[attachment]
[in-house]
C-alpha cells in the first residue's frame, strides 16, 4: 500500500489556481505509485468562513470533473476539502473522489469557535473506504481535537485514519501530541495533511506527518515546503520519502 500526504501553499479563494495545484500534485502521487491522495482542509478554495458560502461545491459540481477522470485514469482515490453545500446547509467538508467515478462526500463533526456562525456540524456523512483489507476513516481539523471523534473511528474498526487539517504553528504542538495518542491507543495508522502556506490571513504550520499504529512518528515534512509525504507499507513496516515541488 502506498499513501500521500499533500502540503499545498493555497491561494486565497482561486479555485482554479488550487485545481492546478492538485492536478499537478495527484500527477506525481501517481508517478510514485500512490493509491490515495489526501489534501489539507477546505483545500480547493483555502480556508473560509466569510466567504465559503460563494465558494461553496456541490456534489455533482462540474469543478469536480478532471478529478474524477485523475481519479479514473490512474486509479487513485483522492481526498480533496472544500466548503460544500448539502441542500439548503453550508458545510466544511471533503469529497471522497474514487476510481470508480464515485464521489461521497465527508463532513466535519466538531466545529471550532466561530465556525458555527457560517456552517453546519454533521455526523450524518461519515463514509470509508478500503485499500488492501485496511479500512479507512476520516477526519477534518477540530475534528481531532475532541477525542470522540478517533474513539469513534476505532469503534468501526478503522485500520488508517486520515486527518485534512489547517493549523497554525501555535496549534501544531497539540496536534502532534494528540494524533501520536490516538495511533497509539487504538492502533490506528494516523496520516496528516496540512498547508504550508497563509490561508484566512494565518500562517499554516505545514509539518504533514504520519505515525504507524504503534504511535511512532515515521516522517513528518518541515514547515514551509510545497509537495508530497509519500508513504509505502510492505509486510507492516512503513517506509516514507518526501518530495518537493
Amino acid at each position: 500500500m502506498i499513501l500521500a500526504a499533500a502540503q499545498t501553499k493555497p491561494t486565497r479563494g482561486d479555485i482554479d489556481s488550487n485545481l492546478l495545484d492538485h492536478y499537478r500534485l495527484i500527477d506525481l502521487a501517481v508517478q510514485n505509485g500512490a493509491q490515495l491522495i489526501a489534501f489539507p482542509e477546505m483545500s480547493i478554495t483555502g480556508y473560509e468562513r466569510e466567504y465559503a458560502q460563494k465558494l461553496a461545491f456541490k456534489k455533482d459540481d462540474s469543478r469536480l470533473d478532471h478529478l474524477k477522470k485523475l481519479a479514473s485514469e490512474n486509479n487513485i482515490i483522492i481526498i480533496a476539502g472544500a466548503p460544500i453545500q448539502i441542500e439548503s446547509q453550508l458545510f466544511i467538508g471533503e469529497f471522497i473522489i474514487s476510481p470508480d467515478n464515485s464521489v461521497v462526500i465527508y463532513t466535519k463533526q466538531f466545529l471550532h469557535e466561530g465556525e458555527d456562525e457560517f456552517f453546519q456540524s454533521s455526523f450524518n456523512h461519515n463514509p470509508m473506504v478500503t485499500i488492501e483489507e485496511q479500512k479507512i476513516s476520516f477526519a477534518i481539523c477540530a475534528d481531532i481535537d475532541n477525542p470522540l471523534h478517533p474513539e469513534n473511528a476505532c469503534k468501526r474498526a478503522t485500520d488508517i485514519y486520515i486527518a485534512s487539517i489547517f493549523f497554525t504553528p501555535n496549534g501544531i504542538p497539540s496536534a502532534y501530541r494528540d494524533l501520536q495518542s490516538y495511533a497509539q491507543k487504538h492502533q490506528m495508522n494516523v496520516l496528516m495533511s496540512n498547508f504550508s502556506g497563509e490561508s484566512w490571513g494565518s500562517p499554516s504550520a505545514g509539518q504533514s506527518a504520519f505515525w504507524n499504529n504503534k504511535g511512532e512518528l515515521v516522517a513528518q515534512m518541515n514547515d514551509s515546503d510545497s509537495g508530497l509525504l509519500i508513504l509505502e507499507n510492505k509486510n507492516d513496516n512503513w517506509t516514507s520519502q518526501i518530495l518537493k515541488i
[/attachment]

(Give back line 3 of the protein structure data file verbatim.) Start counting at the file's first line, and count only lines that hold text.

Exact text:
Amino acid at each position: 500500500m502506498i499513501l500521500a500526504a499533500a502540503q499545498t501553499k493555497p491561494t486565497r479563494g482561486d479555485i482554479d489556481s488550487n485545481l492546478l495545484d492538485h492536478y499537478r500534485l495527484i500527477d506525481l502521487a501517481v508517478q510514485n505509485g500512490a493509491q490515495l491522495i489526501a489534501f489539507p482542509e477546505m483545500s480547493i478554495t483555502g480556508y473560509e468562513r466569510e466567504y465559503a458560502q460563494k465558494l461553496a461545491f456541490k456534489k455533482d459540481d462540474s469543478r469536480l470533473d478532471h478529478l474524477k477522470k485523475l481519479a479514473s485514469e490512474n486509479n487513485i482515490i483522492i481526498i480533496a476539502g472544500a466548503p460544500i453545500q448539502i441542500e439548503s446547509q453550508l458545510f466544511i467538508g471533503e469529497f471522497i473522489i474514487s476510481p470508480d467515478n464515485s464521489v461521497v462526500i465527508y463532513t466535519k463533526q466538531f466545529l471550532h469557535e466561530g465556525e458555527d456562525e457560517f456552517f453546519q456540524s454533521s455526523f450524518n456523512h461519515n463514509p470509508m473506504v478500503t485499500i488492501e483489507e485496511q479500512k479507512i476513516s476520516f477526519a477534518i481539523c477540530a475534528d481531532i481535537d475532541n477525542p470522540l471523534h478517533p474513539e469513534n473511528a476505532c469503534k468501526r474498526a478503522t485500520d488508517i485514519y486520515i486527518a485534512s487539517i489547517f493549523f497554525t504553528p501555535n496549534g501544531i504542538p497539540s496536534a502532534y501530541r494528540d494524533l501520536q495518542s490516538y495511533a497509539q491507543k487504538h492502533q490506528m495508522n494516523v496520516l496528516m495533511s496540512n498547508f504550508s502556506g497563509e490561508s484566512w490571513g494565518s500562517p499554516s504550520a505545514g509539518q504533514s506527518a504520519f505515525w504507524n499504529n504503534k504511535g511512532e512518528l515515521v516522517a513528518q515534512m518541515n514547515d514551509s515546503d510545497s509537495g508530497l509525504l509519500i508513504l509505502e507499507n510492505k509486510n507492516d513496516n512503513w517506509t516514507s520519502q518526501i518530495l518537493k515541488i